Finance Ministers Meet to Discuss Venezuelan Corruption

Published: 20 April 2018

Nicolas Maduro February 2017Venezuelan President Nicolas Maduro addressing the Supreme Tribunal of Justice in 2017 (Source: Government of Venezuela, CC BY 3.0)

By Katarina Sabados

Latin American and European finance ministers met in Washington on Thursday to discuss Venezuela’s international financial standing and alleged corruption, the Washington Post reported. 

Officials from 16 nations met with the U.S. Treasury Secretary and another U.S. government official in a meeting that resulted in an agreement to cooperate regionally to seize assets obtained through corrupt means by Venezuelan government officials and redistribute them to the Venezuelan people.

According to two unidentified ministers who were present, the topics of the meeting also included distribution of economic and humanitarian aid to Venezuela including debt relief, if the current president Nicolas Maduro is replaced by a government the officials deem to be legitimate and committed to economic reform. Elections are scheduled for next month, but will be boycotted by the opposition which sees them as performative.

The meeting follows a particularly uneventful Summit of the Americas last week, which U.S. President Donald Trump decided not to attend.

Treasury Secretary Steven Mnuchin commented on the importance of action from the international financial community.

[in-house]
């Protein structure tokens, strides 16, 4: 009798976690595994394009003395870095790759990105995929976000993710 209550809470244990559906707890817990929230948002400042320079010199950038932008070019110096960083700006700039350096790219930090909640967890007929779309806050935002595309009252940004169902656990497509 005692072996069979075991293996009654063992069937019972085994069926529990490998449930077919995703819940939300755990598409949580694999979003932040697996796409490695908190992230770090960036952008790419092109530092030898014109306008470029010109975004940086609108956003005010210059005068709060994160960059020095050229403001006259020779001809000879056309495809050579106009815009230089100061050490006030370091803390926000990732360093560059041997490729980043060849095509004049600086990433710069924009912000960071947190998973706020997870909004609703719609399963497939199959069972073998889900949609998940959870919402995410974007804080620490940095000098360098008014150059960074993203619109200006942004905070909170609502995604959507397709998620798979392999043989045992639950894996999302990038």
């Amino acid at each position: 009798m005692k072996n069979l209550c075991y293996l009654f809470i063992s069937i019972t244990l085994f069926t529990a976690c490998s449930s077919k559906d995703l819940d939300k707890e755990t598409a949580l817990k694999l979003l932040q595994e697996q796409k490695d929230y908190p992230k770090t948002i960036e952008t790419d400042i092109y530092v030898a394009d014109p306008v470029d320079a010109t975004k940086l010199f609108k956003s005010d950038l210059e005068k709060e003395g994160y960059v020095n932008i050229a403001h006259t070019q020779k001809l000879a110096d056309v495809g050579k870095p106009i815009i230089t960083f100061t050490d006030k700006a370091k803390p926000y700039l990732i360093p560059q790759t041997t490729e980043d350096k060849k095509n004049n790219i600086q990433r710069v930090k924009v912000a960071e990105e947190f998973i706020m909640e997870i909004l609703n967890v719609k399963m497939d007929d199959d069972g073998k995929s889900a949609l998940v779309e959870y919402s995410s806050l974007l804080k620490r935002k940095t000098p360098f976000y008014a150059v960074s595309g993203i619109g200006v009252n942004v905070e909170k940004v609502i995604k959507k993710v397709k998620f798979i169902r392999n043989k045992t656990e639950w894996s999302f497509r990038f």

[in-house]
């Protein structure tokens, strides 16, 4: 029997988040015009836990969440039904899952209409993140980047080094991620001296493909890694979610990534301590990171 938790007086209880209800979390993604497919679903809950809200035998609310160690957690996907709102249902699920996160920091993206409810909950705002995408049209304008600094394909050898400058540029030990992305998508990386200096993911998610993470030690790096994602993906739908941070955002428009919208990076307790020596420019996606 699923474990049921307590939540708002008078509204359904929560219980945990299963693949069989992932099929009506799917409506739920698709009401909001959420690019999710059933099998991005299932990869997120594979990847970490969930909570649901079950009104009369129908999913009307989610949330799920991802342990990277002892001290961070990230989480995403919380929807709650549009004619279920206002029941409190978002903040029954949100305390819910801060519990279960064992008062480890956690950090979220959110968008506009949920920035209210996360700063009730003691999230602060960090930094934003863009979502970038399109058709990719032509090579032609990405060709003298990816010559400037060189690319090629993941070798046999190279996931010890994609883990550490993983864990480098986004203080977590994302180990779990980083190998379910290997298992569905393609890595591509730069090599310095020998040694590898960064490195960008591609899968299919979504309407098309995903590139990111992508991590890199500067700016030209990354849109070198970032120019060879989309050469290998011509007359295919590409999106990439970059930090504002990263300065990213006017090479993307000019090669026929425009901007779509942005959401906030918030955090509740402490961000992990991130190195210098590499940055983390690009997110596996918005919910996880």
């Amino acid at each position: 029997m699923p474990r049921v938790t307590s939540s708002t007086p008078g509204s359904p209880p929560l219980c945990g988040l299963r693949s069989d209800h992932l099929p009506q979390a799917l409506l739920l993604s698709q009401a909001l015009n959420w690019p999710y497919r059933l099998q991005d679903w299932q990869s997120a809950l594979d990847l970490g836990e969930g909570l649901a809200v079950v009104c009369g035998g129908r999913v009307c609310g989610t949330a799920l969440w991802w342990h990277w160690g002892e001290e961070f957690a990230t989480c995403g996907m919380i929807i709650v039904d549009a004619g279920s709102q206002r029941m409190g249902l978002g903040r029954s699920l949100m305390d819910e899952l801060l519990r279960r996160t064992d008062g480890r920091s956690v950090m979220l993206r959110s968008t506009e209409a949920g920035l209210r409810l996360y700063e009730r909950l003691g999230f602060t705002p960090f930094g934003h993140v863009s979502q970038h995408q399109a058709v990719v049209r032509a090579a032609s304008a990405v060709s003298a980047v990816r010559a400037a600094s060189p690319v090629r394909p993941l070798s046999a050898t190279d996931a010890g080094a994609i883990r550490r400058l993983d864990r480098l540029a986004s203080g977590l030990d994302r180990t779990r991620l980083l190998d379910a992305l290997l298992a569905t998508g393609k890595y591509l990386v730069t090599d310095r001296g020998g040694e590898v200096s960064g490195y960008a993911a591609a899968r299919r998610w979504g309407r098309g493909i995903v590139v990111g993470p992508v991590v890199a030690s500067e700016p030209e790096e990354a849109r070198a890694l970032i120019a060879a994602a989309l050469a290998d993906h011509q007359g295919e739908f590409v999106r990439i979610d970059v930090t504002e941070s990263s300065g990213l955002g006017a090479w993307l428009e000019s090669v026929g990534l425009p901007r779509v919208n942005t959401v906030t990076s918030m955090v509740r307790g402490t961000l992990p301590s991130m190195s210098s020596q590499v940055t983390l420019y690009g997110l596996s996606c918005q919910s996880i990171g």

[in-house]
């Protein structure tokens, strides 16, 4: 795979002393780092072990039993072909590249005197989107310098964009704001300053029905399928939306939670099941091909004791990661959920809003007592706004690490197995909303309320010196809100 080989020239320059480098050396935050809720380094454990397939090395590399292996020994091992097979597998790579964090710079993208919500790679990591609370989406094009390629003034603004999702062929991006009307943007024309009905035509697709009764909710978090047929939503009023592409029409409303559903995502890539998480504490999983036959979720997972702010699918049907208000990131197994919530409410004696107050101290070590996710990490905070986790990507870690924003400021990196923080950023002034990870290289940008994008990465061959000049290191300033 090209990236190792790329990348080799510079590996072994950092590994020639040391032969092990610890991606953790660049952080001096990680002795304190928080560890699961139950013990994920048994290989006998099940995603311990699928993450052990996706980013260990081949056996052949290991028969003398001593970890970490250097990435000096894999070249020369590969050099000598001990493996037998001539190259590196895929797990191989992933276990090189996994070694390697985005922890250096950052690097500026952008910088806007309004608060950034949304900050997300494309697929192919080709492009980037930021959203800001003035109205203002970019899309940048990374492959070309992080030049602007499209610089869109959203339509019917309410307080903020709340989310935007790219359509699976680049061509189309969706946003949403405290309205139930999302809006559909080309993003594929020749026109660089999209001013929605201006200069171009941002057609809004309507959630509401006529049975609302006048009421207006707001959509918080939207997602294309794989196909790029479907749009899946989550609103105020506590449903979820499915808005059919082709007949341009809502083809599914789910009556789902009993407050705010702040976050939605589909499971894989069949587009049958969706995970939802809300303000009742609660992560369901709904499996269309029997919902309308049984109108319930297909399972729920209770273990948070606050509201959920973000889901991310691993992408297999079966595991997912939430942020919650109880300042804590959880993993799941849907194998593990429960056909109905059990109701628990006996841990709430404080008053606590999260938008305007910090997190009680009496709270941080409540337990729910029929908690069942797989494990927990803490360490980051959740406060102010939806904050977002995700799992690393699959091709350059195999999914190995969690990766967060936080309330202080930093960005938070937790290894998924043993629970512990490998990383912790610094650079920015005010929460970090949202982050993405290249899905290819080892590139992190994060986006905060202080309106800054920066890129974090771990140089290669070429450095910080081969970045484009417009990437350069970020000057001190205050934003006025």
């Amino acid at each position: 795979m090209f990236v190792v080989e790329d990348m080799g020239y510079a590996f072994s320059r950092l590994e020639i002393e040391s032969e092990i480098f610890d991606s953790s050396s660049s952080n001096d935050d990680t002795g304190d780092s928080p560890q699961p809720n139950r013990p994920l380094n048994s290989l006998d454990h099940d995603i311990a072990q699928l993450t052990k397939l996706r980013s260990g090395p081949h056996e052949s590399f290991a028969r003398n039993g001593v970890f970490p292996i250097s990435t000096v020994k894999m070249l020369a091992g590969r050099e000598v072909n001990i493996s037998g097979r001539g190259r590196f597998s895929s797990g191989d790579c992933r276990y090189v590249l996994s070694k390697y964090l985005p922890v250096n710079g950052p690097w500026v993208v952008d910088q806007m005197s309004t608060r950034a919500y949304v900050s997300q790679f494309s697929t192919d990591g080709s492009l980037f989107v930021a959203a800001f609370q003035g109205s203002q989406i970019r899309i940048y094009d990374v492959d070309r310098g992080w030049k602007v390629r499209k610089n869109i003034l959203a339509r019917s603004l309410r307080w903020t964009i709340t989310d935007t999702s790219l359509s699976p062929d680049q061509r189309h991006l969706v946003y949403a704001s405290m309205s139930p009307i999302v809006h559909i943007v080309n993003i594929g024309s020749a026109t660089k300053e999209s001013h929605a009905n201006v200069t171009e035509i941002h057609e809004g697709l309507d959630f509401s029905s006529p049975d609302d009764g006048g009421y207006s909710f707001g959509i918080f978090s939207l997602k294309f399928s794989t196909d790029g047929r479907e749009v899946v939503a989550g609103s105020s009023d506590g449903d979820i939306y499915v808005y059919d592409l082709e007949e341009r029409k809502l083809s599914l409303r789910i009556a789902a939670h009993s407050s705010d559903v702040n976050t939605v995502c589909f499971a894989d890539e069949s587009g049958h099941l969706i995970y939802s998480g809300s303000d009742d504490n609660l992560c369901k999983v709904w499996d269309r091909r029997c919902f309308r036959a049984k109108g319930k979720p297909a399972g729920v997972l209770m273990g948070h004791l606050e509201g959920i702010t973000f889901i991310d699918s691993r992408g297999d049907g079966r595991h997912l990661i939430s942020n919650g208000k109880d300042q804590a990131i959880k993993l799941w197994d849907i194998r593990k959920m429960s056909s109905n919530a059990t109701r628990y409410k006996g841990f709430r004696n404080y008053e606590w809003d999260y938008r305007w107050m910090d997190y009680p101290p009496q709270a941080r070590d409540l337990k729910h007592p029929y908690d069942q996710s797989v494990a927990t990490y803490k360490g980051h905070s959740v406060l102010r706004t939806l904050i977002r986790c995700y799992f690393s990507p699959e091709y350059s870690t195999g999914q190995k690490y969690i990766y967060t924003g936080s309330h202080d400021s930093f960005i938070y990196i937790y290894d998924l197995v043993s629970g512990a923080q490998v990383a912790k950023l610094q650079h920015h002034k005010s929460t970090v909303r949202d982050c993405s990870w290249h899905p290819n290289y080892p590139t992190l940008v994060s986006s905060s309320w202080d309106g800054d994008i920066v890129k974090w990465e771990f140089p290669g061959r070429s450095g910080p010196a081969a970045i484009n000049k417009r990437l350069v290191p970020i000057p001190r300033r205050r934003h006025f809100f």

“Concrete actions are necessary to restrict the ability of corrupt Venezuelan officials and their support networks from abusing the international financial system.”

The Maduro government has been implicated in a number of corruption scandals, and while there have been several sweeps in state owned companies, the problems persist.

In February, Venezuelan journalists from uncovered a scheme regarding the country’s food-distribution program and inflated prices. Also in February, five officials from the state-owned oil company PDVSA were charged with corruption for allegedly paying more than US$27 million in bribes. Panama recently blacklisted Venezuela for being a high-risk for money laundering, which led to a break in diplomatic ties between the countries. 

Venezuela’s GDP growth is currently -15.0 as it enters its fifth year of a recession, and inflation continues to rise. Maduro has refused all humanitarian aid, and said that the U.S. sanctions imposed by Trump are economic sabotage.